# Partial sums of the Chu--Vandermonde identity

I am interested in finding a lower bound of the sum: $$\sum_{i=0}^d \left(\genfrac{}{}{0pt}{}{n}{i}\right) \left(\genfrac{}{}{0pt}{}{m}{k-i}\right)$$ when $d < k$ (and assuming both $n\geq k$, $m\geq k$). When $d=k$ this sum is equal to $$\left(\genfrac{}{}{0pt}{}{n+m}{k}\right)$$ (the Chu--Vandermonde identity). What I would like to know if there is some good and standard lower bound for the first $d$ terms of this sum in terms of the relation between $d$ and $k$. Is there some standard reference book where I can hope to find such a bound?

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Your problem is not from "combinatorics": you ask for analytic (asymptotic) estimates for binomial coefficients. There is a book by de Brijn, "Asymptotic methods in analysis", which discuss this sort of problems; you may also have a look at mathoverflow.net/questions/27912. – Wadim Zudilin Jul 26 '10 at 9:16
I'm not sure I understand: what's the "relaton between $d$ and $k$": do you mean the ratio $d/k$ ? (Fixed typo in the title) – Pietro Majer Jul 26 '10 at 9:35
Wadim, computing asymptotics of "interesting" combinatorial expressions is surely part of combinatorics! – JBL Jul 26 '10 at 11:30
@JBL: I would be happy to agree with you but I am not convinced that some part of a natural binomial sum is "interesting". Unless the author gives some combinatorial background for it. For the moment, there is no combinatorics in the OP. – Wadim Zudilin Jul 26 '10 at 12:38
The problem (essentially) asks for the probability that, when $k$ balls are selected at random from among $n + m$, at most $d$ of those selected come from the first $n$. – JBL Jul 26 '10 at 13:34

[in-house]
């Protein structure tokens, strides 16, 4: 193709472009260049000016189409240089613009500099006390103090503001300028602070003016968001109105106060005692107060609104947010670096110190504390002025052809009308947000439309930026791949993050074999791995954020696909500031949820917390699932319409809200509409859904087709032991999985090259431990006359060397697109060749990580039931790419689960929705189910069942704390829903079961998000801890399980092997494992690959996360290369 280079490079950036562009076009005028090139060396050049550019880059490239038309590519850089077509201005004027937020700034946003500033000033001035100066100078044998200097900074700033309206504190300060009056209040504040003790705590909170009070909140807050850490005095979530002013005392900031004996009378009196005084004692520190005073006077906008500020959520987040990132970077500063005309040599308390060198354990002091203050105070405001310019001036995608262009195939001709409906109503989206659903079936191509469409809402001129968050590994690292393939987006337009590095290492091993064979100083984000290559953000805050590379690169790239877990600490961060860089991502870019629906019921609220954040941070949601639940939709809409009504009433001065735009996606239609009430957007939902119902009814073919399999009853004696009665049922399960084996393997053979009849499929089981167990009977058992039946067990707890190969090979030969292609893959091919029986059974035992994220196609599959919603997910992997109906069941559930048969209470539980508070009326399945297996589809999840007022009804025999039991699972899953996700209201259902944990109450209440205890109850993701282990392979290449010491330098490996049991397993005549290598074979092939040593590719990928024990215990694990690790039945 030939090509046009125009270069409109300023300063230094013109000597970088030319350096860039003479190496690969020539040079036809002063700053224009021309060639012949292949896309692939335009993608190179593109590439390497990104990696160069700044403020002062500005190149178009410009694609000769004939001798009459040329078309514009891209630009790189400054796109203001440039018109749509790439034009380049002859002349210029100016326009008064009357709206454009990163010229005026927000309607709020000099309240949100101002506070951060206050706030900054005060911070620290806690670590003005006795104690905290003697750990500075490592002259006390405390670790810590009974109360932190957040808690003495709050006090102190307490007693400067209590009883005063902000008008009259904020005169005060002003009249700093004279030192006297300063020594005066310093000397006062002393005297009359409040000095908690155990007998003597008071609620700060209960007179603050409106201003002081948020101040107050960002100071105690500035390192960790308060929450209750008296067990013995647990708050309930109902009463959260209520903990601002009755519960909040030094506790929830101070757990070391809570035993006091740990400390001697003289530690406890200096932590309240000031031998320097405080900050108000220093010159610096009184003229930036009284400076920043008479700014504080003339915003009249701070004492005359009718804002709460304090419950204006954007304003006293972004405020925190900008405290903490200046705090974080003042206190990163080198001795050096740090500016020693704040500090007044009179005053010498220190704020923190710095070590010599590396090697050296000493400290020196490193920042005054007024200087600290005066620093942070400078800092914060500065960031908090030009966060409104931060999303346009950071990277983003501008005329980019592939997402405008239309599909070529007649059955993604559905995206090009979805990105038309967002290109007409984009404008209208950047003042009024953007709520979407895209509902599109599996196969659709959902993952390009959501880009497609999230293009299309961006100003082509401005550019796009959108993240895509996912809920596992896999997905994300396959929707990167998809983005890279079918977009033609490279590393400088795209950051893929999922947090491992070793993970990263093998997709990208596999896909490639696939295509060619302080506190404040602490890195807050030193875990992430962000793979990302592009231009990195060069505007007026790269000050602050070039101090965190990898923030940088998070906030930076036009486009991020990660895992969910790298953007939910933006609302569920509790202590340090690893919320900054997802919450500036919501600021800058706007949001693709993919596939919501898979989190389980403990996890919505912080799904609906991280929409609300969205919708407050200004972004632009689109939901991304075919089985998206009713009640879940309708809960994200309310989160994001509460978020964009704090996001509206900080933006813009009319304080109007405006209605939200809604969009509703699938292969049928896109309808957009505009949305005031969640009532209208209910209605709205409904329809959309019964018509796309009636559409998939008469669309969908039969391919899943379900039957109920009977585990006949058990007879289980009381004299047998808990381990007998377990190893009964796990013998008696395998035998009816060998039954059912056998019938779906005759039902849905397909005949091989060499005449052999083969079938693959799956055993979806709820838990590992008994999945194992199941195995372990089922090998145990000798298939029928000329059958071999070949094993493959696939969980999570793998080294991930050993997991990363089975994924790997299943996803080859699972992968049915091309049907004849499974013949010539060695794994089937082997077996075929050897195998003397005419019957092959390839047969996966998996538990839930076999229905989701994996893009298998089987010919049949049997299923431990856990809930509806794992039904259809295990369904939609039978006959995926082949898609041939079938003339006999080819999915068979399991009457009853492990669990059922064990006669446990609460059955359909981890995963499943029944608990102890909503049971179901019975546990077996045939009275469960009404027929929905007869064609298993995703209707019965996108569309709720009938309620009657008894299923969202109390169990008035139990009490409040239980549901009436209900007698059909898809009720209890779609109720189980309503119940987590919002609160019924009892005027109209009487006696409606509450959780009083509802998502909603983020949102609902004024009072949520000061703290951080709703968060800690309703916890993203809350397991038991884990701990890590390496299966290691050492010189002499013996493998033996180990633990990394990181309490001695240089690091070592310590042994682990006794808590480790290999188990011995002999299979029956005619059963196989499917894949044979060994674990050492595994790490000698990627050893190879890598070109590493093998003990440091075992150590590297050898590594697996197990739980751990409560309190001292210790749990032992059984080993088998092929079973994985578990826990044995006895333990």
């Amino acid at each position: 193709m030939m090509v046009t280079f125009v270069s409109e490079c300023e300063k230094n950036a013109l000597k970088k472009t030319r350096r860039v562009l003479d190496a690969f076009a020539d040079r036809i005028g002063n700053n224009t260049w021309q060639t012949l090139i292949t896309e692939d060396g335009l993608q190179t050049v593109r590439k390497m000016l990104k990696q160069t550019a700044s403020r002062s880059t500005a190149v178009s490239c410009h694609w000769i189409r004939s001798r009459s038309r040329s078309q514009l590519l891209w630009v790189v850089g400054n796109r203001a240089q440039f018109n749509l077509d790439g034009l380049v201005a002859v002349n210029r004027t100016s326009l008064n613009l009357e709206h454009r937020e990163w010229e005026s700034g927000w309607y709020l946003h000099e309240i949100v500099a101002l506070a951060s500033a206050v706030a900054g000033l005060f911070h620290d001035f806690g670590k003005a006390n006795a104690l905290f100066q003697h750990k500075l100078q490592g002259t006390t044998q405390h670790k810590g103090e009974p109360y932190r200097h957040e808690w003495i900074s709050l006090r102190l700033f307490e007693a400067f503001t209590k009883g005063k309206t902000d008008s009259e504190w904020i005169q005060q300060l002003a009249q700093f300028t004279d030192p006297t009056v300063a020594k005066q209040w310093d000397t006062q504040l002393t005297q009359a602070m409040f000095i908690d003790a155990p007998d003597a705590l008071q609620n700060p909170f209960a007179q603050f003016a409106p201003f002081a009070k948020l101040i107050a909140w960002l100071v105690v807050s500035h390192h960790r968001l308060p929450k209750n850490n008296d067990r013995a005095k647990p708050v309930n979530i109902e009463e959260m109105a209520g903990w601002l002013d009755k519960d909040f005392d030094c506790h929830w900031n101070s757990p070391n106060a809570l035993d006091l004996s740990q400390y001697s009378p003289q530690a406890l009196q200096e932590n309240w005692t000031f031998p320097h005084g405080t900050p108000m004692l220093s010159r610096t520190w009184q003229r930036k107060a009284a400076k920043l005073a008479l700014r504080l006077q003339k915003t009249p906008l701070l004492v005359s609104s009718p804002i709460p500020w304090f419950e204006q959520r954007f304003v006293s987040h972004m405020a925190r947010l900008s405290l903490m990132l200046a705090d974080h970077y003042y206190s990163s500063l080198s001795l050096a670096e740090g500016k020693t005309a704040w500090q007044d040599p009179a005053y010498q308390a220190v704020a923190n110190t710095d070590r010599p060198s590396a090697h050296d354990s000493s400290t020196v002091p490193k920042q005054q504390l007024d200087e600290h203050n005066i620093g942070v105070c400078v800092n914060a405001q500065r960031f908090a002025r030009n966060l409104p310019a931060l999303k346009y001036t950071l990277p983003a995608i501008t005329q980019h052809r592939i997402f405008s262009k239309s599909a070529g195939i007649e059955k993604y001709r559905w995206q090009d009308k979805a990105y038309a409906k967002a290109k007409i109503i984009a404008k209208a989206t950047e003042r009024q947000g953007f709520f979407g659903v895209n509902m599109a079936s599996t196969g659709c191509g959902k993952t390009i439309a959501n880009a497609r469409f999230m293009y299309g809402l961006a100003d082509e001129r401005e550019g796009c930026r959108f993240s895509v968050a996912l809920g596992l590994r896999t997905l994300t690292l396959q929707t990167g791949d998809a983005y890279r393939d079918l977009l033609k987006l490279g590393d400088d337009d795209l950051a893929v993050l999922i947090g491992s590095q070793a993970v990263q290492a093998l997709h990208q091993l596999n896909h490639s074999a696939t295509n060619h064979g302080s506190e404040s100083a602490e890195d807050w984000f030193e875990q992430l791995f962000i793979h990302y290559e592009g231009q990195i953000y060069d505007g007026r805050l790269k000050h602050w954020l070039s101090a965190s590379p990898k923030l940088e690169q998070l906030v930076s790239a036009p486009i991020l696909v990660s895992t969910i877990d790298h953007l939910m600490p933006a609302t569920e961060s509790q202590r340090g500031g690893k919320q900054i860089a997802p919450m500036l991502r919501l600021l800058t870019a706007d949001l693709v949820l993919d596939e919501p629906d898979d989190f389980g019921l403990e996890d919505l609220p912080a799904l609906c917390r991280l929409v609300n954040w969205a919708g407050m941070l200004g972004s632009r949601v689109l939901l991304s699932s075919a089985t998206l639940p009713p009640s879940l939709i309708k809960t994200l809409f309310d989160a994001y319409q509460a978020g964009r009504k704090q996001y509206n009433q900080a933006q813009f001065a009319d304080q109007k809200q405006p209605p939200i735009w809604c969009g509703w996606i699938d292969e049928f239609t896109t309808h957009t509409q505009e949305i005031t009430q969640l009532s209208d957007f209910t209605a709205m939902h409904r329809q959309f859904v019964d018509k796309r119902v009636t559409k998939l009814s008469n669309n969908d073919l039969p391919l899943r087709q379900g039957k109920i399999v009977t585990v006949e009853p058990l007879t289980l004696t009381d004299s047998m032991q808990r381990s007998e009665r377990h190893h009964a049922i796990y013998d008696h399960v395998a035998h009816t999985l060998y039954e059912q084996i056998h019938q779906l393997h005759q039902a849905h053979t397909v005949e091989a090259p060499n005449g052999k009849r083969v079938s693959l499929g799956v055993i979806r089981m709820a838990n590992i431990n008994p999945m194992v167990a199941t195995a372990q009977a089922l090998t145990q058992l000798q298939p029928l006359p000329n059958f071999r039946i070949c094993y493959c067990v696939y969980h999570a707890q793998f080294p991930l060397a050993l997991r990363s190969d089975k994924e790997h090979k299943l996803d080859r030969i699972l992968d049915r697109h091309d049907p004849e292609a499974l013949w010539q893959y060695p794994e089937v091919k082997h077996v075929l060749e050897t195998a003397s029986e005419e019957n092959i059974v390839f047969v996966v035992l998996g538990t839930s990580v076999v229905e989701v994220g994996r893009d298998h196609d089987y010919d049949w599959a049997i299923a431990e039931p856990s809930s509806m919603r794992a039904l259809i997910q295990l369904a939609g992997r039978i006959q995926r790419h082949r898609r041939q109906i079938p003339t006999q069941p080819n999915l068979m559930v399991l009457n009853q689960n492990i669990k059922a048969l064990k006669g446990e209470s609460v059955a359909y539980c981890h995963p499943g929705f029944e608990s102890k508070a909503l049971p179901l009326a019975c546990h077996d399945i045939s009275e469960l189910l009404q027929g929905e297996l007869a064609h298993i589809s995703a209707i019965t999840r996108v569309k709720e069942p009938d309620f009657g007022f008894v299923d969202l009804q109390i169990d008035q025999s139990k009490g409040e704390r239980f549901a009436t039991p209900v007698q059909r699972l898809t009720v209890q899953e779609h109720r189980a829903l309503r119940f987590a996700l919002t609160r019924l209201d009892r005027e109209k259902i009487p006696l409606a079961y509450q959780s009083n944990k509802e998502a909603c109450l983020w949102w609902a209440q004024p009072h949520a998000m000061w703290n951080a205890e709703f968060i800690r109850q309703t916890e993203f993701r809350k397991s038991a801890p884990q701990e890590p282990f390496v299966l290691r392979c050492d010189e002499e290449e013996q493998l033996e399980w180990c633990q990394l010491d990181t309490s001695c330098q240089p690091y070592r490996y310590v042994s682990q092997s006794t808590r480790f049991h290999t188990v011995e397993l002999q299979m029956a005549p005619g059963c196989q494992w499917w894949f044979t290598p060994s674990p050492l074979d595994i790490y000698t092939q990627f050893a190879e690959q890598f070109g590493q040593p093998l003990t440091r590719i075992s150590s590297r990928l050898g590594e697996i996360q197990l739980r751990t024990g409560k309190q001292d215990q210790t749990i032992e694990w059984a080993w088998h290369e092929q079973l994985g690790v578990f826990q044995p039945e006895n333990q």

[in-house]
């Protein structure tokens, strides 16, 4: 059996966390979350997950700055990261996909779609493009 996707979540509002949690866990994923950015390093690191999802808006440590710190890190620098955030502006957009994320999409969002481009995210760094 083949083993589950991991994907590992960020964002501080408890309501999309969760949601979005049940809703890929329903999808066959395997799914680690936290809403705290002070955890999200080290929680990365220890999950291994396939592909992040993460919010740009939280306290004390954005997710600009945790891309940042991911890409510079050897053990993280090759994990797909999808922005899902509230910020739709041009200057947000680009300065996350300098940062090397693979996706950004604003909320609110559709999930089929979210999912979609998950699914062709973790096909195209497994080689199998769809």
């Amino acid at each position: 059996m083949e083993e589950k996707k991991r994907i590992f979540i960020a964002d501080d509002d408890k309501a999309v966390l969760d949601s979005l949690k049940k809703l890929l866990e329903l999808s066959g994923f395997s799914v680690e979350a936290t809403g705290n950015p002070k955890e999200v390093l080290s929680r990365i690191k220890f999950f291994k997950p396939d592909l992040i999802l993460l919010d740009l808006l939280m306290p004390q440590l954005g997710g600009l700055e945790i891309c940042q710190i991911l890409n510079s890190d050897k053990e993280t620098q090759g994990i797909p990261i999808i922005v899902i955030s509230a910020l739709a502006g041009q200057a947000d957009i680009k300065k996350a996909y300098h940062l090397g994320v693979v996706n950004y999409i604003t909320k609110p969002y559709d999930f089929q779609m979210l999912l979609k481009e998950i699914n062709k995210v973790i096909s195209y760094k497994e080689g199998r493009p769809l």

Why it's not a good idea? Isn't there a way to give a few lines description, plus the reference? I don't think that should be off the scopes of this site. It's a standard problem, of course, but many specialists in several areas of maths are not supposed to know how to approach it. The detailed reference is worth a $+\lceil 1/2 \rceil$ however... – Pietro Majer Jul 26 '10 at 11:46
Pietro, you are probably right and some MO readers might be interested in seeing a solution. I would be happy however to give this opportunity to somebody else, better to Carla herself. The idea explained in the book is simple: you search for the index $i^*=i$ for which $a_{i+1}/a_i$ (which is rational in $i$) is approximately $1$; this gives the maximum (and dominating!) term in the sum $\sum_{i=0}^da_i$. Finally, one applies Stirling's formula to this single term $a_{i^*}$. – Wadim Zudilin Jul 26 '10 at 12:35
Thank you for the reference to de Brujin's book. Well, I was interested in a lower bound and the example you mention seems to be for an upper bound, right? I figured that the best way to find a lower bound of this sum is to find a lower bound of the following sum, which is less or equal to the original sum: $$(\sum_{i=0}^d \left(\genfrac{}{}{0pt}{}{n}{i}\right)) min_{i=0,\ldots,d} \left(\genfrac{}{}{0pt}{}{m}{k-i}\right).$$ Each term of the product can be easily bounded now (for the 1st term using for instance that $\sum_{i=0}^d \left(\genfrac{}{}{0pt}{}{n}{i}\right)) \leq (n+1)^d$.) – Carla Jul 27 '10 at 14:27